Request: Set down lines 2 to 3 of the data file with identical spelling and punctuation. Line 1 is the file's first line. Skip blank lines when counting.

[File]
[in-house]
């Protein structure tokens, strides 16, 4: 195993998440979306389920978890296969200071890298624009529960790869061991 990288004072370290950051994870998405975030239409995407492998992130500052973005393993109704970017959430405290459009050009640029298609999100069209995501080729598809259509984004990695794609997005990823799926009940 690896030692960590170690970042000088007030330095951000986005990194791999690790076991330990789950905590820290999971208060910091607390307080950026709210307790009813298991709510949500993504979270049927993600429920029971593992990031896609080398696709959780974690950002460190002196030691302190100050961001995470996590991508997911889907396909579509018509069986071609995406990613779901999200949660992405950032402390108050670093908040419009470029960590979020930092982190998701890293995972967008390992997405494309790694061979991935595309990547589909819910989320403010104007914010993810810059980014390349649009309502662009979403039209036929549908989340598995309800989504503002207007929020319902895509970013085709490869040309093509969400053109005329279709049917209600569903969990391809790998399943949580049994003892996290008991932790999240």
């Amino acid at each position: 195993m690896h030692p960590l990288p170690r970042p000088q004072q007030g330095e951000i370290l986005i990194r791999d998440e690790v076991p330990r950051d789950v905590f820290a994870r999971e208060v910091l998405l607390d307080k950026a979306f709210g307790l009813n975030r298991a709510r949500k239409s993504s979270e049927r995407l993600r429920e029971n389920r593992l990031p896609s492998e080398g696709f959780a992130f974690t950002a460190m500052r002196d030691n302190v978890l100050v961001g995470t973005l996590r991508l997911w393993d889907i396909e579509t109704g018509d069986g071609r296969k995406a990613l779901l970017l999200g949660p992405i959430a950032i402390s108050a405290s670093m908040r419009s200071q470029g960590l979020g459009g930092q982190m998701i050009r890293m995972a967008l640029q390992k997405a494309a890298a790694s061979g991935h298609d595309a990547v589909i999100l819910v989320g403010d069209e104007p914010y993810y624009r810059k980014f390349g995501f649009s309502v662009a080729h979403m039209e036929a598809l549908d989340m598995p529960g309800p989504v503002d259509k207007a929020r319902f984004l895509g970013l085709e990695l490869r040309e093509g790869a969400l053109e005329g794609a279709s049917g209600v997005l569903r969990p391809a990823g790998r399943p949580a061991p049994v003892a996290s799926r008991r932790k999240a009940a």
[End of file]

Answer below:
């Protein structure tokens, strides 16, 4: 195993998440979306389920978890296969200071890298624009529960790869061991 990288004072370290950051994870998405975030239409995407492998992130500052973005393993109704970017959430405290459009050009640029298609999100069209995501080729598809259509984004990695794609997005990823799926009940 690896030692960590170690970042000088007030330095951000986005990194791999690790076991330990789950905590820290999971208060910091607390307080950026709210307790009813298991709510949500993504979270049927993600429920029971593992990031896609080398696709959780974690950002460190002196030691302190100050961001995470996590991508997911889907396909579509018509069986071609995406990613779901999200949660992405950032402390108050670093908040419009470029960590979020930092982190998701890293995972967008390992997405494309790694061979991935595309990547589909819910989320403010104007914010993810810059980014390349649009309502662009979403039209036929549908989340598995309800989504503002207007929020319902895509970013085709490869040309093509969400053109005329279709049917209600569903969990391809790998399943949580049994003892996290008991932790999240």
């Amino acid at each position: 195993m690896h030692p960590l990288p170690r970042p000088q004072q007030g330095e951000i370290l986005i990194r791999d998440e690790v076991p330990r950051d789950v905590f820290a994870r999971e208060v910091l998405l607390d307080k950026a979306f709210g307790l009813n975030r298991a709510r949500k239409s993504s979270e049927r995407l993600r429920e029971n389920r593992l990031p896609s492998e080398g696709f959780a992130f974690t950002a460190m500052r002196d030691n302190v978890l100050v961001g995470t973005l996590r991508l997911w393993d889907i396909e579509t109704g018509d069986g071609r296969k995406a990613l779901l970017l999200g949660p992405i959430a950032i402390s108050a405290s670093m908040r419009s200071q470029g960590l979020g459009g930092q982190m998701i050009r890293m995972a967008l640029q390992k997405a494309a890298a790694s061979g991935h298609d595309a990547v589909i999100l819910v989320g403010d069209e104007p914010y993810y624009r810059k980014f390349g995501f649009s309502v662009a080729h979403m039209e036929a598809l549908d989340m598995p529960g309800p989504v503002d259509k207007a929020r319902f984004l895509g970013l085709e990695l490869r040309e093509g790869a969400l053109e005329g794609a279709s049917g209600v997005l569903r969990p391809a990823g790998r399943p949580a061991p049994v003892a996290s799926r008991r932790k999240a009940a």